With the stay-at-home order still in place, most families have figured out creative activities to fill their days while they spend more time together. I know my neighbors have been spending a great deal of time outside enjoying the mild spring weather, including their children. Many have taken an interest in gardening, as I see people building beds, sprucing up the landscape and planting flowers.

This surge in gardening is a perfect opportunity to engage kids in life’s most rewarding hobby. I’ll admit, I am a little partial — but gardening has taught me more lessons than I can count. So why not pass along a little knowledge to the next generation? There are many ways to garden with kids, and all of my suggestions can be easily done at home, mostly using materials on hand.

Gardening is the ideal way to connect a child to the natural world. In their most basic forms, plants are just seeds, and watching those seeds sprout and grow is a lesson that will last a lifetime. I can still remember sprouting Dixie-cup pea seeds in grade school, watching the day-to-day progress with fervent fascination. Starting seeds in a sunny location is great way to introduce a child to gardening, and can be done with what we have available at home.

Empty yogurt cups, similar plastic containers, paper cups or waxed-paper cartons are all available in our kitchens, and serve as great pots for starting seeds. Domed cake pans or deli containers (think rotisserie chicken) make an instant greenhouse, providing a dome of humidity for seedlings. Of course, you also can see what you have in the garage or garden shed, too, using discarded trays and nursery pots that you have been meaning to recycle.

Use stored potting soil or soil dug from your yard to fill containers. Even the act of gathering soil can be a lesson for kids, as you’ll most likely find earthworms and other critters in the dirt and under leaves. Chances are, you may have a few seed packets at home. I found over a dozen packs or partial packs of seeds when I did a sweep of my freezer, fridge and garden shed. But if you need to acquire some seeds, they’re available at most essential businesses, including grocery stores.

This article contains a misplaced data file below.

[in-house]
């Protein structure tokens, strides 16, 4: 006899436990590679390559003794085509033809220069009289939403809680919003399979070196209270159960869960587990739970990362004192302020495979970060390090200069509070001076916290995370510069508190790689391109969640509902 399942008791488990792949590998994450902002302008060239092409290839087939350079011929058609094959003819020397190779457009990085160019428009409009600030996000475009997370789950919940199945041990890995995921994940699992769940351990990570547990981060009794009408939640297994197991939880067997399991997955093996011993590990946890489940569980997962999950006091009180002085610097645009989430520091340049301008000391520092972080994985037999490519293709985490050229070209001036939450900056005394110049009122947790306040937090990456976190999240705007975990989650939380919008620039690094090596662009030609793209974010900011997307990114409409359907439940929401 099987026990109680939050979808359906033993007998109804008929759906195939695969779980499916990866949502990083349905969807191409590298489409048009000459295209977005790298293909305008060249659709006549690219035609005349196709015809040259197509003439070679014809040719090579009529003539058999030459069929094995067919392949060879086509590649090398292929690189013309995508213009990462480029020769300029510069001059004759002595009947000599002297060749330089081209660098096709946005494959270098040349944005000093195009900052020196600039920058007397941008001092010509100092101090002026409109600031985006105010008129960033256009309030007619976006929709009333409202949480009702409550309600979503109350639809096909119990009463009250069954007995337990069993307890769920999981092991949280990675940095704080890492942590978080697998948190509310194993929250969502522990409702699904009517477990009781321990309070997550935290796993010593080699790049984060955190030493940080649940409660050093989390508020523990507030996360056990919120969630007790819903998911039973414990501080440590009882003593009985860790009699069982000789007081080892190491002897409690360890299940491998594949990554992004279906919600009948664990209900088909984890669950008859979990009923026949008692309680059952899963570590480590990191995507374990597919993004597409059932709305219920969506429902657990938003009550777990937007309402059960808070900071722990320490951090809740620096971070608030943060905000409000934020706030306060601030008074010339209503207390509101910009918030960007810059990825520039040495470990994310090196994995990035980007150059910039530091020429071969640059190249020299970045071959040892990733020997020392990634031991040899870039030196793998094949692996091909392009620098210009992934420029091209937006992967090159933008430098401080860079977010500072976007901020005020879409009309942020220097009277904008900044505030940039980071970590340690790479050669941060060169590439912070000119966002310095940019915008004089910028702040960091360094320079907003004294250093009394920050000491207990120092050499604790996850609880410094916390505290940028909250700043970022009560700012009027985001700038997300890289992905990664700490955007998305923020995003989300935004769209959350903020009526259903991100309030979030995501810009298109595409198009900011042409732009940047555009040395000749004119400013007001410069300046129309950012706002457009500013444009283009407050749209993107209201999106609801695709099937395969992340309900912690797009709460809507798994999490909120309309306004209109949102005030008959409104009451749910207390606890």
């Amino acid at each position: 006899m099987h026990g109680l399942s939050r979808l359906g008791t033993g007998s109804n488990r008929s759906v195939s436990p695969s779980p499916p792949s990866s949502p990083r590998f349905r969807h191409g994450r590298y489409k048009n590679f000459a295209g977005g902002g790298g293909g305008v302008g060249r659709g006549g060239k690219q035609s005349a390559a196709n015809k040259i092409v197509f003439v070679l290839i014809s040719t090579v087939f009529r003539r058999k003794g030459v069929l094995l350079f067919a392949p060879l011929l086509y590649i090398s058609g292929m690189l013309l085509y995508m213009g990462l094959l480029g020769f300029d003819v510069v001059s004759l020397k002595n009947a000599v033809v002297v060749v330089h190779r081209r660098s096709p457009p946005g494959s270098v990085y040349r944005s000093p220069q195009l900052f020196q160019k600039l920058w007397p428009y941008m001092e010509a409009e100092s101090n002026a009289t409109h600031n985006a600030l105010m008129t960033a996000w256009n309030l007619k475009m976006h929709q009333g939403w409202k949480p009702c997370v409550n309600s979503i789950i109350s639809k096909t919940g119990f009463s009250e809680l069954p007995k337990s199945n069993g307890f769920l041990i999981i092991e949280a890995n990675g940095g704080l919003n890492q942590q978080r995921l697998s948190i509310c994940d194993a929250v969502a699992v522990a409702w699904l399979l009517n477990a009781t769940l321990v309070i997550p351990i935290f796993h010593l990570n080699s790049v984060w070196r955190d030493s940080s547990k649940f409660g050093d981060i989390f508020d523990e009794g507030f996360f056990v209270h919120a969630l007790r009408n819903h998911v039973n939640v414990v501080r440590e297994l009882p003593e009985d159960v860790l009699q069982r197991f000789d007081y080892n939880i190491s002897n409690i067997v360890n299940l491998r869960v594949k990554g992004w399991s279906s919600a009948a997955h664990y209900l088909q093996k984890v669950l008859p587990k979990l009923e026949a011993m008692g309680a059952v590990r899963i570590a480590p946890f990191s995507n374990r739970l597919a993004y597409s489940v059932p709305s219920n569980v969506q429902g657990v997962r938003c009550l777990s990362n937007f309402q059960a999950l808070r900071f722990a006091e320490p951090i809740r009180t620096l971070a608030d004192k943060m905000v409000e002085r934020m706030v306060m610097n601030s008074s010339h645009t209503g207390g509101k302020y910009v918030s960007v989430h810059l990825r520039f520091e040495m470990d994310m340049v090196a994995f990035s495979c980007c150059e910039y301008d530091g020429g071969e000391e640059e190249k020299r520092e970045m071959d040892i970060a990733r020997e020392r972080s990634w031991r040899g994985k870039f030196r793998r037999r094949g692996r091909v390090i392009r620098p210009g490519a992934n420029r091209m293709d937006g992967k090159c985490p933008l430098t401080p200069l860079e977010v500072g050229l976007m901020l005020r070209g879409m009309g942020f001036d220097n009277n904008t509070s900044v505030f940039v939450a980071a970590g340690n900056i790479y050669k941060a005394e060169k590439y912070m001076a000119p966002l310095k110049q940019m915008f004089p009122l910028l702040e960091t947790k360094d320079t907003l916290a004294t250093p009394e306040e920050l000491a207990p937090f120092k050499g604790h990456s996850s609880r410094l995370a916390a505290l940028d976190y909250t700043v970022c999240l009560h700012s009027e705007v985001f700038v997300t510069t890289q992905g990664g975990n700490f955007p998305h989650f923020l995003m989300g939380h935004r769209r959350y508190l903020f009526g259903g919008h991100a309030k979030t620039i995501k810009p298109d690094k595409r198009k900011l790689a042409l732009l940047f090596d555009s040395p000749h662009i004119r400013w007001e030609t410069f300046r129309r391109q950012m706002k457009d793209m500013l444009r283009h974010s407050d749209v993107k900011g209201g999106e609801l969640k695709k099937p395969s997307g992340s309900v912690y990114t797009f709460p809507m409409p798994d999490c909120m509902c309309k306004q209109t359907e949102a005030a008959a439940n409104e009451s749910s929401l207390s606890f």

Some of the easiest seeds to sprout include zinnias, peas, beans, sunflowers, lettuce, cucumbers and squash. Choose something that your child is interested in, whether it’s a favorite vegetable or a flower. Once planted in your soil and placed in a sunny location, these seeds will just take a few days to germinate and start to grow. The whole process of starting and caring for seeds is a science lesson, making a family activity an easy educational opportunity.

Once your child’s seedlings are big enough, upgrade their environment to a a bigger space. This could be a landscape bed outside your home, a freshly dug plot of earth, or a large pot placed in a sunny location. Establishing their plants into a permanent home will allow your child to watch them grow and start to bloom or fruit. As the season progresses, it’s also a chance to observe insects, talk about pollination and practice patience.

Re-growing produce is another way to engage children in gardening. The root end of certain vegetables can be re-grown with a little bit of time. Choices include celery, cabbage and romaine lettuce. All you need is a sunny window and a dish of water. Potatoes sprouting eyes can be divided and planted, and will grow quickly. When roots are planted in a clear container (such as a halved milk jug), kids can observe root growth before green growth starts. Onions, garlic and avocado pits are also easy to regrow.

Gardening teaches us where our food comes from, the care it takes to make something grow, and how to be self-reliant in today’s society. Of course, planting a few cucumbers isn’t going to make us totally self-sufficient, but it at least gives us the basic knowledge of how to grow food to put on the table. It’s a hands-on way to learn science and biology at home, which is part of the spring curriculum for many young kids.

I think one of the most valuable lessons gardening teaches us and our children is how to be more sustainable in a wasteful world. Engaging our kids with gardening can demonstrate how to keep things out of the trash, how to compost, how to use what we have and save the seeds from what we grow. It makes kids appreciate how much a little can do, and how to be more cognizant of the natural world.

The effects of COVID-19 have placed a tremendous amount of stress and uncertainty on all our shoulders — including our children. Turning off the news and unplugging from technology is a great way to relieve stress and place our focus on something positive and productive. In a world where we are being constantly reminded to wash our hands, kids may get a kick out of plunging their fingers into the dirt. I know I do.

Amy Dixon is an assistant horticulturist at Reynolda Gardens of Wake Forest University. Gardening questions or story ideas can be sent to her at www.facebook.com/WSJAmyDixon or news@wsjournal.com, with “gardening” in the subject line. Or write to Amy Dixon in care of Features, Winston-Salem Journal, 418 N. Marshall St., Winston-Salem, NC 27101

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